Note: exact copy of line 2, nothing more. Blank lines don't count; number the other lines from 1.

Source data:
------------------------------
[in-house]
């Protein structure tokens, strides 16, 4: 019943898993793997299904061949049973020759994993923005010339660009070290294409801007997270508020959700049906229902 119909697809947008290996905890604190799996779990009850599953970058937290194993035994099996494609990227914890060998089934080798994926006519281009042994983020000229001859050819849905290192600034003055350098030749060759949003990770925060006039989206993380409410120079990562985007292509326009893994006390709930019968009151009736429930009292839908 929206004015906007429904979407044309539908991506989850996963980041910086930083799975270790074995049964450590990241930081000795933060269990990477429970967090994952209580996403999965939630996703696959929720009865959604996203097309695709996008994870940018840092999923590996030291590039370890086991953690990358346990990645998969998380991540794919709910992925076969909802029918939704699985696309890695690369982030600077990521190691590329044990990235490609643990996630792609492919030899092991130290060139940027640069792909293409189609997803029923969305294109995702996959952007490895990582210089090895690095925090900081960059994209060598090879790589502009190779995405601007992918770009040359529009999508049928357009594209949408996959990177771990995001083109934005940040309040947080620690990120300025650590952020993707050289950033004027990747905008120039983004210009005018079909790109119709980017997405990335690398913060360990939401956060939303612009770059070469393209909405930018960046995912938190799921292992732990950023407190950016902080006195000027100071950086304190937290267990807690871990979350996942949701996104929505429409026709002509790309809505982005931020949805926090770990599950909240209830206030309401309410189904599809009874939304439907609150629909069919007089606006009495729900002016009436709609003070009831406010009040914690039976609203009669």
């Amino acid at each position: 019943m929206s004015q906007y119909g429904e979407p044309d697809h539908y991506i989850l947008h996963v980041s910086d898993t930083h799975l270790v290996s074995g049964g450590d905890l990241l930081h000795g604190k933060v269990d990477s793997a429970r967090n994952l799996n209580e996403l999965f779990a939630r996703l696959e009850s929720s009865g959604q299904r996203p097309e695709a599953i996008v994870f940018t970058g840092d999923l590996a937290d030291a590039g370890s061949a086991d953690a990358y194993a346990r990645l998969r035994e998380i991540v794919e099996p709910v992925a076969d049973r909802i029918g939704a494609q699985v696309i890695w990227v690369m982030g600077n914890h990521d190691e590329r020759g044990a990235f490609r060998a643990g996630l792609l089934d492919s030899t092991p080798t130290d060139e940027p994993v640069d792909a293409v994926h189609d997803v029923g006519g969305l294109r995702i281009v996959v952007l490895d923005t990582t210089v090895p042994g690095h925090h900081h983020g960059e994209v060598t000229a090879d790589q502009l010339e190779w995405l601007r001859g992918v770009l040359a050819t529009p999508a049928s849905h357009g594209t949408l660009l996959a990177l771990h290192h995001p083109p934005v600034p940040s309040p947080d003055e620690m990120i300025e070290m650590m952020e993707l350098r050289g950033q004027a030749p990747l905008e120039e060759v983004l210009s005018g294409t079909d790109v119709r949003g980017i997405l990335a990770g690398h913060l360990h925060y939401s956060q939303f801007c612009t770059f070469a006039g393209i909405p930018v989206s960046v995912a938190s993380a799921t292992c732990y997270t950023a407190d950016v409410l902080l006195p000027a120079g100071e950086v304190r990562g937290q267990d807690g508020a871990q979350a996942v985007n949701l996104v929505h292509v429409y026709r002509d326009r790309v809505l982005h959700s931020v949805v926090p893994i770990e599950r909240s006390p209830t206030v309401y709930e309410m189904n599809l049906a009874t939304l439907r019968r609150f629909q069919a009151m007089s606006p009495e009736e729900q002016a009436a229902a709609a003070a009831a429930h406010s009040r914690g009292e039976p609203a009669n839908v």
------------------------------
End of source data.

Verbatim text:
């Protein structure tokens, strides 16, 4: 019943898993793997299904061949049973020759994993923005010339660009070290294409801007997270508020959700049906229902 119909697809947008290996905890604190799996779990009850599953970058937290194993035994099996494609990227914890060998089934080798994926006519281009042994983020000229001859050819849905290192600034003055350098030749060759949003990770925060006039989206993380409410120079990562985007292509326009893994006390709930019968009151009736429930009292839908 929206004015906007429904979407044309539908991506989850996963980041910086930083799975270790074995049964450590990241930081000795933060269990990477429970967090994952209580996403999965939630996703696959929720009865959604996203097309695709996008994870940018840092999923590996030291590039370890086991953690990358346990990645998969998380991540794919709910992925076969909802029918939704699985696309890695690369982030600077990521190691590329044990990235490609643990996630792609492919030899092991130290060139940027640069792909293409189609997803029923969305294109995702996959952007490895990582210089090895690095925090900081960059994209060598090879790589502009190779995405601007992918770009040359529009999508049928357009594209949408996959990177771990995001083109934005940040309040947080620690990120300025650590952020993707050289950033004027990747905008120039983004210009005018079909790109119709980017997405990335690398913060360990939401956060939303612009770059070469393209909405930018960046995912938190799921292992732990950023407190950016902080006195000027100071950086304190937290267990807690871990979350996942949701996104929505429409026709002509790309809505982005931020949805926090770990599950909240209830206030309401309410189904599809009874939304439907609150629909069919007089606006009495729900002016009436709609003070009831406010009040914690039976609203009669």